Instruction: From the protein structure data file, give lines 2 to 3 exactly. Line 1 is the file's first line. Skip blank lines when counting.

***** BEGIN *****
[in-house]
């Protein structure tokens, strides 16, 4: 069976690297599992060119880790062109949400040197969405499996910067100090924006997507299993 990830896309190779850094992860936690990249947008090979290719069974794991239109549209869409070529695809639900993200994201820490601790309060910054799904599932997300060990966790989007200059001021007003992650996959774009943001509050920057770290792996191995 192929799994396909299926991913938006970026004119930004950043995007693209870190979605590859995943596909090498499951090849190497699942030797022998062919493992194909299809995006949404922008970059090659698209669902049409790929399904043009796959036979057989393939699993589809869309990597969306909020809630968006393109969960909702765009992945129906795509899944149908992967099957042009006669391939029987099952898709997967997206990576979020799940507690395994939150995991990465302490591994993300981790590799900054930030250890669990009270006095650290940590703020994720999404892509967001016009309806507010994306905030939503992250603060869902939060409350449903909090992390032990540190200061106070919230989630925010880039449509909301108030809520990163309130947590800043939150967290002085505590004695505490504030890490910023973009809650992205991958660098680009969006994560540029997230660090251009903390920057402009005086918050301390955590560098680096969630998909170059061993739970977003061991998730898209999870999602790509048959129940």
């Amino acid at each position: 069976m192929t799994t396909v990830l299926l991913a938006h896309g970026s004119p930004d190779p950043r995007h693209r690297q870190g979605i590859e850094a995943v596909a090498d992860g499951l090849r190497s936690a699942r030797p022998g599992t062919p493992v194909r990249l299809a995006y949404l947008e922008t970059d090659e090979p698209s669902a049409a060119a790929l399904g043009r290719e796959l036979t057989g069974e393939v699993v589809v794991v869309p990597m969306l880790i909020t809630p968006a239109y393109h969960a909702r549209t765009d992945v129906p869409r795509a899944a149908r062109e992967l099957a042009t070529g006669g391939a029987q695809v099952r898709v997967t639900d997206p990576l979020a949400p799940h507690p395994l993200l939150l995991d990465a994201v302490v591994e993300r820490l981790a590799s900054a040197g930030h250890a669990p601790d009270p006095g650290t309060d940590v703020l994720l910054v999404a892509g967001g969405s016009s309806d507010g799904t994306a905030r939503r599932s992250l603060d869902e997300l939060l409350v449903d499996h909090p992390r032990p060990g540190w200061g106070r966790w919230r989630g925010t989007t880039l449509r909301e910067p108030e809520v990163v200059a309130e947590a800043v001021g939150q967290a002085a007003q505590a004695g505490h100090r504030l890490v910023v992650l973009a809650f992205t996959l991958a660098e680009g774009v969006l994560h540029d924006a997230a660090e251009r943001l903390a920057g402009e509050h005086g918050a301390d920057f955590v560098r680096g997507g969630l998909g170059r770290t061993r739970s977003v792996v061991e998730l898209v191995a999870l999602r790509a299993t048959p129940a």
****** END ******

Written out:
């Protein structure tokens, strides 16, 4: 069976690297599992060119880790062109949400040197969405499996910067100090924006997507299993 990830896309190779850094992860936690990249947008090979290719069974794991239109549209869409070529695809639900993200994201820490601790309060910054799904599932997300060990966790989007200059001021007003992650996959774009943001509050920057770290792996191995 192929799994396909299926991913938006970026004119930004950043995007693209870190979605590859995943596909090498499951090849190497699942030797022998062919493992194909299809995006949404922008970059090659698209669902049409790929399904043009796959036979057989393939699993589809869309990597969306909020809630968006393109969960909702765009992945129906795509899944149908992967099957042009006669391939029987099952898709997967997206990576979020799940507690395994939150995991990465302490591994993300981790590799900054930030250890669990009270006095650290940590703020994720999404892509967001016009309806507010994306905030939503992250603060869902939060409350449903909090992390032990540190200061106070919230989630925010880039449509909301108030809520990163309130947590800043939150967290002085505590004695505490504030890490910023973009809650992205991958660098680009969006994560540029997230660090251009903390920057402009005086918050301390955590560098680096969630998909170059061993739970977003061991998730898209999870999602790509048959129940």
């Amino acid at each position: 069976m192929t799994t396909v990830l299926l991913a938006h896309g970026s004119p930004d190779p950043r995007h693209r690297q870190g979605i590859e850094a995943v596909a090498d992860g499951l090849r190497s936690a699942r030797p022998g599992t062919p493992v194909r990249l299809a995006y949404l947008e922008t970059d090659e090979p698209s669902a049409a060119a790929l399904g043009r290719e796959l036979t057989g069974e393939v699993v589809v794991v869309p990597m969306l880790i909020t809630p968006a239109y393109h969960a909702r549209t765009d992945v129906p869409r795509a899944a149908r062109e992967l099957a042009t070529g006669g391939a029987q695809v099952r898709v997967t639900d997206p990576l979020a949400p799940h507690p395994l993200l939150l995991d990465a994201v302490v591994e993300r820490l981790a590799s900054a040197g930030h250890a669990p601790d009270p006095g650290t309060d940590v703020l994720l910054v999404a892509g967001g969405s016009s309806d507010g799904t994306a905030r939503r599932s992250l603060d869902e997300l939060l409350v449903d499996h909090p992390r032990p060990g540190w200061g106070r966790w919230r989630g925010t989007t880039l449509r909301e910067p108030e809520v990163v200059a309130e947590a800043v001021g939150q967290a002085a007003q505590a004695g505490h100090r504030l890490v910023v992650l973009a809650f992205t996959l991958a660098e680009g774009v969006l994560h540029d924006a997230a660090e251009r943001l903390a920057g402009e509050h005086g918050a301390d920057f955590v560098r680096g997507g969630l998909g170059r770290t061993r739970s977003v792996v061991e998730l898209v191995a999870l999602r790509a299993t048959p129940a």